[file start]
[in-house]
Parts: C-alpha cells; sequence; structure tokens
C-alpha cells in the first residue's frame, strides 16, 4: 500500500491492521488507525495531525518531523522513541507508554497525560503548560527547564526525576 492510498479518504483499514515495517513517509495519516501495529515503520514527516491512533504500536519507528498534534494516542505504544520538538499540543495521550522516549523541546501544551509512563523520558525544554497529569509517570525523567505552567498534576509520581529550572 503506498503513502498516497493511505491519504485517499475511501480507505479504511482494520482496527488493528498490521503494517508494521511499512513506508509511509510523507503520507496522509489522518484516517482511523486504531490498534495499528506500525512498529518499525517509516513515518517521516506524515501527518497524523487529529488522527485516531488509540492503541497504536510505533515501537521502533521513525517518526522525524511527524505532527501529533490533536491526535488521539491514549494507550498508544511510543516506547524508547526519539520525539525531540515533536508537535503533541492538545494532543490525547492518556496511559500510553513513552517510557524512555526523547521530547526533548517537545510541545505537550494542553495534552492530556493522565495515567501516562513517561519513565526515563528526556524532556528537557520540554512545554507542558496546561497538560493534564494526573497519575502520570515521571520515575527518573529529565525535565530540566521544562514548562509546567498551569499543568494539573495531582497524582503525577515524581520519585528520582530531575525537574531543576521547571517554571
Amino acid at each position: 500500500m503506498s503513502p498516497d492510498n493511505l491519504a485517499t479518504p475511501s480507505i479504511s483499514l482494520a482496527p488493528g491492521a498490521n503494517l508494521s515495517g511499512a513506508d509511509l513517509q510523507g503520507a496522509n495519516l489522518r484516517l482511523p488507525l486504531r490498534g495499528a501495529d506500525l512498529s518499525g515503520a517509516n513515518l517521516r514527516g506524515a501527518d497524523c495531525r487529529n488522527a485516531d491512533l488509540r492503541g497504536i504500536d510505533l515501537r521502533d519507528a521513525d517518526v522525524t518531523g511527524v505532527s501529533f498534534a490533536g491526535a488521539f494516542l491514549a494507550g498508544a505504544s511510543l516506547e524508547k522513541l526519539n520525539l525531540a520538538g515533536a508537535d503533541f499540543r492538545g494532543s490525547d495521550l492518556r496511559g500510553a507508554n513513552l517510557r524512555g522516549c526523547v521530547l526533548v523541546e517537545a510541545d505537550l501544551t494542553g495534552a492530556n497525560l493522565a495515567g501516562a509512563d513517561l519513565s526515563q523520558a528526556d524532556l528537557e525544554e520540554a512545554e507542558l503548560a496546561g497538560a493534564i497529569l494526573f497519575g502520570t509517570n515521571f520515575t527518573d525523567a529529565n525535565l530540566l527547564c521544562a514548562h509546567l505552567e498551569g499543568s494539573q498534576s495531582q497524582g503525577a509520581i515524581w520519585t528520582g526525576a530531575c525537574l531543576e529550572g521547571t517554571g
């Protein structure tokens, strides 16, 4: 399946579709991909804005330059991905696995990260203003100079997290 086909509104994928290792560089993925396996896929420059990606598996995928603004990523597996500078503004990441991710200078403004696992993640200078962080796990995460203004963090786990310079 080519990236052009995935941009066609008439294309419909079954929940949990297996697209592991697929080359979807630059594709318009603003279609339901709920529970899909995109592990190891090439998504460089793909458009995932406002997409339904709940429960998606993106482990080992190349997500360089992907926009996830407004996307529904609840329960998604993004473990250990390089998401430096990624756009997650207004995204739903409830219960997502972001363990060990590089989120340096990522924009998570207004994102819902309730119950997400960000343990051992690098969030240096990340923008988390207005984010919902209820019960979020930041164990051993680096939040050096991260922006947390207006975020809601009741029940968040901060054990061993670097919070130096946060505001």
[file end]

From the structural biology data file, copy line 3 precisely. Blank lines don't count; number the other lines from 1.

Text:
C-alpha cells in the first residue's frame, strides 16, 4: 500500500491492521488507525495531525518531523522513541507508554497525560503548560527547564526525576 492510498479518504483499514515495517513517509495519516501495529515503520514527516491512533504500536519507528498534534494516542505504544520538538499540543495521550522516549523541546501544551509512563523520558525544554497529569509517570525523567505552567498534576509520581529550572 503506498503513502498516497493511505491519504485517499475511501480507505479504511482494520482496527488493528498490521503494517508494521511499512513506508509511509510523507503520507496522509489522518484516517482511523486504531490498534495499528506500525512498529518499525517509516513515518517521516506524515501527518497524523487529529488522527485516531488509540492503541497504536510505533515501537521502533521513525517518526522525524511527524505532527501529533490533536491526535488521539491514549494507550498508544511510543516506547524508547526519539520525539525531540515533536508537535503533541492538545494532543490525547492518556496511559500510553513513552517510557524512555526523547521530547526533548517537545510541545505537550494542553495534552492530556493522565495515567501516562513517561519513565526515563528526556524532556528537557520540554512545554507542558496546561497538560493534564494526573497519575502520570515521571520515575527518573529529565525535565530540566521544562514548562509546567498551569499543568494539573495531582497524582503525577515524581520519585528520582530531575525537574531543576521547571517554571